Pro-Russian rebel leader from eastern Ukraine Andrei Purgin arrives for the talks in Minsk, Belarus, Monday Sept. 1, 2014. A so-called contact group is meeting for talks in Minsk, the Belarusian capital, to reach an agreement on a cease-fire. The group, which last met in late July, includes representatives from Ukraine, Russia and the Organization for Security and Cooperation in Europe. (AP Photo)
Families with children hide in the bomb shelter in Petrovskiy district in Donetsk, eastern Ukraine, Monday Sept. 1, 2014. The Petrovskiy district of Donetsk is currently a frontline and one of the districts which has suffered the most from the artillery fights between Ukrainian army and Pro-Pussian rebels. (AP Photo/Mstislav Chernov)
A mother and child lie on the bed in the bomb shelter in Petrovskiy district, in Donetsk, eastern Ukraine, Monday Sept. 1, 2014. The Petrovskiy district of Donetsk is currently a frontline and one of the districts which has suffered the most from the artillery fights between Ukrainian army and Pro-Pussian rebels. (AP Photo/Mstislav Chernov)
|Buy AP Photo Reprints|
KIEV, Ukraine (AP) — Russian military forces have been spotted in both major rebel-held cities in eastern Ukraine, an official said Tuesday, prompting Ukraine to declare it now has to fight the Russian army, not just the separatists.
The statement on the Russians by Col. Andriy Lysenko, a spokesman for Ukraine’s National Security Council, came after the country’s defense minister said Ukraine’s armed forces are expanding their strategy from just fighting separatists to facing the Russian army in a war that could cost “tens of thousands” of lives.
Lysenko told reporters Russian troops had been seen in the cities of Donetsk and Luhansk, as well as other locations throughout the east. The claim could not be confirmed independently. Lysenko also said 15 servicemen had been killed over the previous day.
In Moscow, a Kremlin aide sharply criticized EU Commission President Jose Manuel Barroso for breaching confidentiality when he quoted Russian President Vladimir Putin as saying that Moscow could take over Kiev in two weeks if it wished.
Yuri Ushakov, the Russian leader’s foreign policy adviser, told reporters that Putin’s statement was “taken out of context and carried a completely different meaning.”
Ushakov lashed out at Barroso, saying it was a breach of diplomatic practices and “unworthy of a serious politician” to speak publicly about a private conversation.
Putin’s comment reportedly came in response to Barroso pointing out Ukrainian and Western claims that Russia had sharply escalated the conflict in eastern Ukraine by sending regular army units into Ukraine. NATO has estimated that at least 1,000 Russian soldiers have entered Ukraine, helping turn the tide in the last week in favor of the pro-Russian insurgents. NATO also says 20,000 Russian soldiers have been positioned along the Ukraine-Russian border.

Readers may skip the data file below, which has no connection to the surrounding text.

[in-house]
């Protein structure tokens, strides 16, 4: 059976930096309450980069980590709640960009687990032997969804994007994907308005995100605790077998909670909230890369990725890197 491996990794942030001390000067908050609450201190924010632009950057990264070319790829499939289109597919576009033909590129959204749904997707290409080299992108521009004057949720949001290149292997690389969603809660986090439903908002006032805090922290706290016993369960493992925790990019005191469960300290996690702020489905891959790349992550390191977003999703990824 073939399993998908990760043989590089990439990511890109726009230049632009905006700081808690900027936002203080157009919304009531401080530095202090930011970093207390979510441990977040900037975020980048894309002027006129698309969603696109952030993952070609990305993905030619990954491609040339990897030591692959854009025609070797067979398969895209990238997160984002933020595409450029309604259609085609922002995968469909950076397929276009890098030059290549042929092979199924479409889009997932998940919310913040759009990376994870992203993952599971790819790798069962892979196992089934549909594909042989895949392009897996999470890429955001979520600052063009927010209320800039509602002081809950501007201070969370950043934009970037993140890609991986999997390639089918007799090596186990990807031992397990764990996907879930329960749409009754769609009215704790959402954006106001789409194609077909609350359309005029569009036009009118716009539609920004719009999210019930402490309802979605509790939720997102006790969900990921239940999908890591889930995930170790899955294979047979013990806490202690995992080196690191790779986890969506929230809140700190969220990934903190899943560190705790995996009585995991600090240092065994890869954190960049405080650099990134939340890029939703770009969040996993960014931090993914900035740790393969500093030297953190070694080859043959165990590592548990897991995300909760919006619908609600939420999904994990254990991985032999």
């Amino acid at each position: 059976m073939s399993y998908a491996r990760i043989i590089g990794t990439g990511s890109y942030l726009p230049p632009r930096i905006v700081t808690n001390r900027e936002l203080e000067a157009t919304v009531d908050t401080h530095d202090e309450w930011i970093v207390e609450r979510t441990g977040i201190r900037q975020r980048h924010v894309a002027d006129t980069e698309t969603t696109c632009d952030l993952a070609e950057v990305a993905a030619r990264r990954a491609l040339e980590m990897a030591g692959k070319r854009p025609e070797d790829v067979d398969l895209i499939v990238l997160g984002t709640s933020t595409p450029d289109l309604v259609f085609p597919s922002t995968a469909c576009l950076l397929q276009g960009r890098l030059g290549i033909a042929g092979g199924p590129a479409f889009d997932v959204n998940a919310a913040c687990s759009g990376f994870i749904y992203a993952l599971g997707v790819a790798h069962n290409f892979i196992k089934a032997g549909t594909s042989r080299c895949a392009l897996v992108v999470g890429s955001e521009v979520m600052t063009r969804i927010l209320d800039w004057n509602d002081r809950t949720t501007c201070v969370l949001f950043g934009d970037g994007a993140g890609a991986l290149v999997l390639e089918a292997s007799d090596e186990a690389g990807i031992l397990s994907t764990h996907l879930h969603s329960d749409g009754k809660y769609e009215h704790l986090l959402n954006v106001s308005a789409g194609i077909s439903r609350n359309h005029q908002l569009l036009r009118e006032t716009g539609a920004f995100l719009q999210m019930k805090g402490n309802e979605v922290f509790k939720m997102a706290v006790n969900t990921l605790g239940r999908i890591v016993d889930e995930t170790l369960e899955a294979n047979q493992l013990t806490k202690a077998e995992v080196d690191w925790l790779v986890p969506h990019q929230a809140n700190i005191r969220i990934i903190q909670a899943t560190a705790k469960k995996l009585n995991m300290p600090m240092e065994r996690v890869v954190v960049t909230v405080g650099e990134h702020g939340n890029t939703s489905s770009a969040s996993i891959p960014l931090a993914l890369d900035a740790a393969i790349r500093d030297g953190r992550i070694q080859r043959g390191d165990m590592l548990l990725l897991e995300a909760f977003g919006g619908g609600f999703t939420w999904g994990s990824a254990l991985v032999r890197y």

Ushakov on Tuesday reaffirmed Moscow’s repeated denial that it has sent any soldiers in, even though a rebel leader said last week that Russian servicemen on leave were among some 4,000 Russians fighting in Ukraine.
Ukrainian Defense Minister Valeriy Heletey said on his Facebook page that the counter-insurgency operation against the rebels is over and the nation’s military is now facing the Russian army.
“This is our Great Patriotic War,” he wrote, using the local terminology for World War II.
Russia’s Foreign Ministry dismissed Heletey’s remarks as “shocking” and accused him of trying to shift blame and keep his position amid a series of defeats suffered by the Ukrainian military.
Pro-Russian rebels have been fighting Ukrainian government troops since mid-April in a conflict that has left more than 2,500 people dead and forced at least 340,000 to flee. In the last week, the rebels have scored significant gains on the ground, launching a new offensive along the Sea of Azov coast.
Efforts to negotiate a peaceful settlement to the hostilities, which followed the ouster of Ukraine’s pro-Russian president and Russia’s annexation of Crimea in March, have failed.
Representatives of Ukraine, Russia, the pro-Russian rebels and the Organization for Security and Cooperation in Europe made another attempt Monday to reach an accord in Minsk, the Belarusian capital. Rebels presented a negotiating platform that dropped their previous demand for full independence and expressed readiness to negotiate a settlement that would respect Ukraine’s territorial integrity in exchange for a broad autonomy for its eastern provinces.
The talks lasted several hours and were adjourned until Friday, when the parties are expected to discuss specifics of a possible cease-fire and a prisoners’ exchange.
However, the prospect of talks between Ukraine and the rebels appear dim.
“We don’t cooperate with terrorist organizations,” said Iryna Herashchenko, the presidential envoy for eastern Ukraine, according to the Interfax news agency.
And Oleh Tyanhybok, leader of the nationalist Svoboda party, said “I would warn the president and diplomats from sitting at the talks table” with rebels.
Russia’s Foreign Minister Sergey Lavrov on Tuesday urged the United States to use its influence with Ukraine to encourage efforts to reach a political settlement.
“It’s necessary to restrain the party of war in Kiev and only the United States can do it,” he said at a briefing.
Vladimir Isachenkov and Nataliya Vasilyeva in Moscow contributed to this report.